Avoid juicing bananas or avocados as they are often too soft and will clog the juicer.

Green vegetable juice – Limit green juice to 2 oz per glass and fill the rest with other veggies and fruits.

Beet juice – Limit to 4 oz per glass and fill the rest with a milder juice, such as carrot or apple.

Citrus – with grapefruit, tangerines and oranges, remove and discard all of the rind, but keep as much of the white pith as possible since it is chock full of nutrients. You can juice lemons and limes whole with their rinds.

 Melons – Juice with both the peel and interior white rind, as much of the nutritional value of the melon resides in these sections of the fruit.

When you take your first sip of the freshly made juice,  swish it around

your mouth until it feels warm and tastes sweet. This activates the

digestive enzymes that are naturally present in your saliva.

So, there you have it – part one of a very juicy story!  Come back tomorrow for part two,  which will include wonderful recipes that will tantalize your taste buds.

And,  for  lots of info on organic gardening,  come visit us at Enota Mountain Retreat, Campground, Eco-Village.  Book your reservation now for a cabin or campsite.  You don’t want to miss it!

Enota Mountain Retreat

1000 Hwy 180,  Hiawassee,  GA  30546

(706) 896-9966

email: enota@enota.com

official web site:  www.enota.com


			

The Eccentric Garden

April 26, 2011


Greetings,  friends of Enota!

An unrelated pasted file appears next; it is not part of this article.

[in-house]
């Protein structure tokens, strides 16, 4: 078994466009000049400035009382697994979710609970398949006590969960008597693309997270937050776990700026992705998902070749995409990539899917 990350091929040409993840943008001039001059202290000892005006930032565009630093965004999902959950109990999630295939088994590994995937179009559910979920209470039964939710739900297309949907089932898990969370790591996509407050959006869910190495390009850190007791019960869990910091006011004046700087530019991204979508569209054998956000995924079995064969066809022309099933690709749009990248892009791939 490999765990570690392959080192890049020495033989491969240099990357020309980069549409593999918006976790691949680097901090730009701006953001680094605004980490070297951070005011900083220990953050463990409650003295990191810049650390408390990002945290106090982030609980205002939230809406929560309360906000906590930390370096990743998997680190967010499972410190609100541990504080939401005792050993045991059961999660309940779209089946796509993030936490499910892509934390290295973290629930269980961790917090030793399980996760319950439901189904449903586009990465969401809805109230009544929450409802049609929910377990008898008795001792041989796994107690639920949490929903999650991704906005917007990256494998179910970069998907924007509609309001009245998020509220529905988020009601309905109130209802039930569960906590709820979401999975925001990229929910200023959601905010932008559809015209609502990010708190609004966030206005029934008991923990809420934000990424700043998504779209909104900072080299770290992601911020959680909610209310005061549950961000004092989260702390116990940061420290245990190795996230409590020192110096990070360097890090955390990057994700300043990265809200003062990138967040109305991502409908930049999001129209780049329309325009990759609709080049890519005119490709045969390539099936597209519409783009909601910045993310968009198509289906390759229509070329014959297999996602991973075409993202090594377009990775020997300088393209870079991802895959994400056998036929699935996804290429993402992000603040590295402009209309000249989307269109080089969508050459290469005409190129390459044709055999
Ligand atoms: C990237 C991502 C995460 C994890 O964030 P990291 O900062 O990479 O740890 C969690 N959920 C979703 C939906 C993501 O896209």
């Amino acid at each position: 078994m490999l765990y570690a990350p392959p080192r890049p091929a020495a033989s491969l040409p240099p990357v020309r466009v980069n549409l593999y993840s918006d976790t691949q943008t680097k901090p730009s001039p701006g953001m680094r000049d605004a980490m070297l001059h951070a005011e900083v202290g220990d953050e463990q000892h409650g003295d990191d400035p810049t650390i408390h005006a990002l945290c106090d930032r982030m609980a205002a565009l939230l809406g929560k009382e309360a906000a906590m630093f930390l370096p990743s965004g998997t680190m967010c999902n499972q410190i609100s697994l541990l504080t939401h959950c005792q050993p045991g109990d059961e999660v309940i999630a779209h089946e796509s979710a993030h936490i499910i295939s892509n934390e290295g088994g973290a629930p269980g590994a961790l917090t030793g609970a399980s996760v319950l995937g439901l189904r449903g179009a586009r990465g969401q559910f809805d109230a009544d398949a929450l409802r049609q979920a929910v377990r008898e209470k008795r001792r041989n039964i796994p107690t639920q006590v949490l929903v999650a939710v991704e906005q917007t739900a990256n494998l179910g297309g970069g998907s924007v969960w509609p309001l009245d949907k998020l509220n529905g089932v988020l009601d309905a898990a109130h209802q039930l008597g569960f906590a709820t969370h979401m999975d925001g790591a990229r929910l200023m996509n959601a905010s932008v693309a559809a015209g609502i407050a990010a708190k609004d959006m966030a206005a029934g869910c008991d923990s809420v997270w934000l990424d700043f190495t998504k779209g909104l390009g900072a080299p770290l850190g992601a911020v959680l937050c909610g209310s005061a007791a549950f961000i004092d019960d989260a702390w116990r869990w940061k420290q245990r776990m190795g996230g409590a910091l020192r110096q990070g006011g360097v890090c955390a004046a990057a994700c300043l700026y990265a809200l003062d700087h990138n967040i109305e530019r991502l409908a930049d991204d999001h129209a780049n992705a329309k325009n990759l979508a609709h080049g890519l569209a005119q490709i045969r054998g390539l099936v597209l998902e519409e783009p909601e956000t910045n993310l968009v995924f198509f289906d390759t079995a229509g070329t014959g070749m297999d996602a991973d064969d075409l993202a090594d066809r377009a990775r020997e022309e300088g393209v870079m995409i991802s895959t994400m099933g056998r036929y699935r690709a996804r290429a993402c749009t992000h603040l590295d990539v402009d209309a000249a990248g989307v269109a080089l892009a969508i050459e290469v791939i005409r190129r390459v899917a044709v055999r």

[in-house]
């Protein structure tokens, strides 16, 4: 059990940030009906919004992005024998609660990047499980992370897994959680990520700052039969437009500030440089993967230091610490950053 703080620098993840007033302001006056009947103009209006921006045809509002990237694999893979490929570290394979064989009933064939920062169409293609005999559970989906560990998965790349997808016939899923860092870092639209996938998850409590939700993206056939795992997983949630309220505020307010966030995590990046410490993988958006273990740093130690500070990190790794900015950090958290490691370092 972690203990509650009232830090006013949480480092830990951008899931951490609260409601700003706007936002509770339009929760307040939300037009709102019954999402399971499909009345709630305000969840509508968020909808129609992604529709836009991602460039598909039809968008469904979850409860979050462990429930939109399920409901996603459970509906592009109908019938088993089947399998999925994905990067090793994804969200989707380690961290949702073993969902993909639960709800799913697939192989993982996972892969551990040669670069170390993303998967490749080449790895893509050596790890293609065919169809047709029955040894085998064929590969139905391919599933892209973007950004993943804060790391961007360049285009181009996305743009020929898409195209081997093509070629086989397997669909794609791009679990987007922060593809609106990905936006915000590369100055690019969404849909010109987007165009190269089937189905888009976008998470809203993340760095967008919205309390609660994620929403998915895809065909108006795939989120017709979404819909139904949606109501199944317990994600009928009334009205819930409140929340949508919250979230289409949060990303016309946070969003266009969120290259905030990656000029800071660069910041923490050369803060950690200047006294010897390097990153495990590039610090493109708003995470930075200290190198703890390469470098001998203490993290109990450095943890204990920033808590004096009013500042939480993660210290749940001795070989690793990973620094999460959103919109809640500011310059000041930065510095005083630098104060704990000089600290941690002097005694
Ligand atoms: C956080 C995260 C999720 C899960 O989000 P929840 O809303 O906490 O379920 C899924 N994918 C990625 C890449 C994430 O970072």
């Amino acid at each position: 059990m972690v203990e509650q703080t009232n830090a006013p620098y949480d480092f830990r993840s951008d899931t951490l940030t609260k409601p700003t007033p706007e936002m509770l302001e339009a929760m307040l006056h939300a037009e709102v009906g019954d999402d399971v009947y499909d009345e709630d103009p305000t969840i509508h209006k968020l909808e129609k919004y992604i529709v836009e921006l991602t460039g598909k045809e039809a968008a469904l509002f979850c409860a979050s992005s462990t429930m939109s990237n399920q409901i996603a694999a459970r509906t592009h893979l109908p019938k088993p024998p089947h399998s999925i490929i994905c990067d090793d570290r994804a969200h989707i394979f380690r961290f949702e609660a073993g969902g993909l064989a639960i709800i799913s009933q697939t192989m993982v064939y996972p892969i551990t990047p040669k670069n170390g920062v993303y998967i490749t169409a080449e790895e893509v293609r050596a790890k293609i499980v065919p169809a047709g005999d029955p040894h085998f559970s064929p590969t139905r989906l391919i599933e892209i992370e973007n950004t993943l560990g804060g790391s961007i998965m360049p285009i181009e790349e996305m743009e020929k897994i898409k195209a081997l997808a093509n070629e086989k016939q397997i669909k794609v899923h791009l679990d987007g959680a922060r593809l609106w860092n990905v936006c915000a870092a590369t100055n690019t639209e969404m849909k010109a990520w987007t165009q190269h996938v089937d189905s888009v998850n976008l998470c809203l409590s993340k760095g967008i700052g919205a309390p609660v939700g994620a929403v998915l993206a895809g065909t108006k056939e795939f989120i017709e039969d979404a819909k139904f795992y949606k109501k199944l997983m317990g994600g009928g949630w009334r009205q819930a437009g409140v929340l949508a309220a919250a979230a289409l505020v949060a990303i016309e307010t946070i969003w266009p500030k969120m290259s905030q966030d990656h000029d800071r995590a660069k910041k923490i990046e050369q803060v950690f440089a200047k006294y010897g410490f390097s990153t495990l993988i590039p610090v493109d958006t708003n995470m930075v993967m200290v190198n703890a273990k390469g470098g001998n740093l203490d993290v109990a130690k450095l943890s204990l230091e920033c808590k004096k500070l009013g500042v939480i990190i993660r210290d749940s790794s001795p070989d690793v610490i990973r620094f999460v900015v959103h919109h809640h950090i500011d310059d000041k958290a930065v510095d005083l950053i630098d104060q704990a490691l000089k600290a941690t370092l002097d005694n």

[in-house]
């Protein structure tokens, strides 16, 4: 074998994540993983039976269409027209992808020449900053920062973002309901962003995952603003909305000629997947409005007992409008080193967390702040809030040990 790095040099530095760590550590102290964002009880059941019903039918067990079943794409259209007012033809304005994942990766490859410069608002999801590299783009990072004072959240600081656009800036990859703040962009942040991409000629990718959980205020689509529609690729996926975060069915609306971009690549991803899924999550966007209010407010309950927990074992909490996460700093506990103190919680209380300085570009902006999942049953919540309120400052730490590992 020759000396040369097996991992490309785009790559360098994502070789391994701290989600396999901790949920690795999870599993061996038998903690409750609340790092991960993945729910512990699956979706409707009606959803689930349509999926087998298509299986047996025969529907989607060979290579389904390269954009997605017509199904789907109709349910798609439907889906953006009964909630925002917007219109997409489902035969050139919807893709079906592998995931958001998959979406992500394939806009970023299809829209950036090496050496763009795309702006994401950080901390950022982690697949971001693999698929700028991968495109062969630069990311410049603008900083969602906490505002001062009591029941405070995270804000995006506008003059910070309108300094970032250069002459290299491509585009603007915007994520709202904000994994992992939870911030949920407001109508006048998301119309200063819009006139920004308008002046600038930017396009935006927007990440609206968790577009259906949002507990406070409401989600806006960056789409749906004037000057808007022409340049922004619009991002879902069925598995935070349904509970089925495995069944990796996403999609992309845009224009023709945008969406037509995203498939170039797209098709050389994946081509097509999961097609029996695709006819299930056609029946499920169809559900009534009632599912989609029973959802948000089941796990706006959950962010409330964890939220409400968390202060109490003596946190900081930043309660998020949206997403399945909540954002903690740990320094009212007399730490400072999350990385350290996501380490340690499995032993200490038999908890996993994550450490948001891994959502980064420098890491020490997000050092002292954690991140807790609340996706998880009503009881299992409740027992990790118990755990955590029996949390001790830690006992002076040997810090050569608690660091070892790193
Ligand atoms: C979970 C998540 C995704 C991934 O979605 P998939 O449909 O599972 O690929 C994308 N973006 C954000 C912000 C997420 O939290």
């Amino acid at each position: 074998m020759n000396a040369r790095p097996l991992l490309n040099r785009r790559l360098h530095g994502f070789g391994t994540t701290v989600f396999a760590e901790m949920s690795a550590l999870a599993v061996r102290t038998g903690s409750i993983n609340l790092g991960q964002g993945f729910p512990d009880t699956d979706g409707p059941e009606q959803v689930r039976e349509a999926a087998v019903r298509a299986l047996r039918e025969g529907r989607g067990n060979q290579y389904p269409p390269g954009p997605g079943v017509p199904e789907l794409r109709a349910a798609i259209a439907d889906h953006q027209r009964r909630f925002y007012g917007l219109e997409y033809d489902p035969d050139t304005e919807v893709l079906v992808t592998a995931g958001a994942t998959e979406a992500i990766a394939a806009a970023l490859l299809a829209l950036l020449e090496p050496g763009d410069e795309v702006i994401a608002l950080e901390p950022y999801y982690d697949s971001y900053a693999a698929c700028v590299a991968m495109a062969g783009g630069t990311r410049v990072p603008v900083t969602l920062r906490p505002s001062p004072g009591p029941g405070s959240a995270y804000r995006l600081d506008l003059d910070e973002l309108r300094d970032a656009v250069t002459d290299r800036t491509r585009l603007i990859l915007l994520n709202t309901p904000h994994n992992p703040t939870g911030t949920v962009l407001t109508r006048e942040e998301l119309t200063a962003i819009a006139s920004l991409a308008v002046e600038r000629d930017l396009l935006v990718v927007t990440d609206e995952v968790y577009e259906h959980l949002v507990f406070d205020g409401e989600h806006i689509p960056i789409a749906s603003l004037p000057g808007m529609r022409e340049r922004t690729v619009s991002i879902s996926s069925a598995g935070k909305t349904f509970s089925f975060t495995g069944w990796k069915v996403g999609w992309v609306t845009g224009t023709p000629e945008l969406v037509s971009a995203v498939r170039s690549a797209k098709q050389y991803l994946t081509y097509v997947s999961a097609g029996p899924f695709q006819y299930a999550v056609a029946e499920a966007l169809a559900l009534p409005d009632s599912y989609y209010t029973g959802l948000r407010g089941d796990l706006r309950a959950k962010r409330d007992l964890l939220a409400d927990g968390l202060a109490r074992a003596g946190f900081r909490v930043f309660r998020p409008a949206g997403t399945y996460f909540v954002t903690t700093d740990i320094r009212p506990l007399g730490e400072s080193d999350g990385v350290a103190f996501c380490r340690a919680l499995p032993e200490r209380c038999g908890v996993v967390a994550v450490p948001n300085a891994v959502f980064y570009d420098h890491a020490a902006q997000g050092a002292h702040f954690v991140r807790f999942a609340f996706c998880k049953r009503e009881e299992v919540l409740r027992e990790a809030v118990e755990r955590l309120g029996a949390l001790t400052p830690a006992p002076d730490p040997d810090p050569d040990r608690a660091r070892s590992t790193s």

Today we will be talking about container gardening, with an additional focus on unusual containers.  Organic gardening doesn’t necessarily have to be traditional!  So many of you are creative, artistic souls… Why not let some of that creativity show in your organic flower garden and vegetable patch?

Container gardening offers all the perks and challenges of gardening in a bed. There is almost nothing that can’t be grown in a container. Choosing and combining plants to grow in containers is a great way to experiment with garden design. Whether you choose to display a grouping of one plant per pot or create an entire garden in a single container, you can’t fail… because you can always swap plants in and out. You can even have a high yield vegetable, fruit or herb garden container garden.

Unusual containers for your plants can be a lot of fun and add beauty or whimsy to your garden.  If the container is not entirely suitable (an odd shape, or not conducive to providing good drainage),  nest a plastic pot inside it and the plants will hide the plastic pot from view.

The Containers:

Hanging baskets:  Includes plastic, clay, wood and wire baskets.  With a hanging basket, always make sure that you’ve accounted for drainage and that the resulting display is adequately supported by wires, chain, or rope, because a full hanging basket can be quite heavy.  If taking the display down to water it is a hassle, use a watering wand.

Wall containers: A wall garden is a clever and  charming way to display container-grown plants. You fasten them to a fence, courtyard wall, or other vertical surface preferably at eye level so you can readily appreciate them. Many containers intended for this use have one flat side so they can go flush against the wall; though this feature isn’t a requirement, it does look better and allow the plants within to grow upright. Remember – the supporting wire, brackets, or hooks have to be equal to the job, and that means holding the weight of a filled container.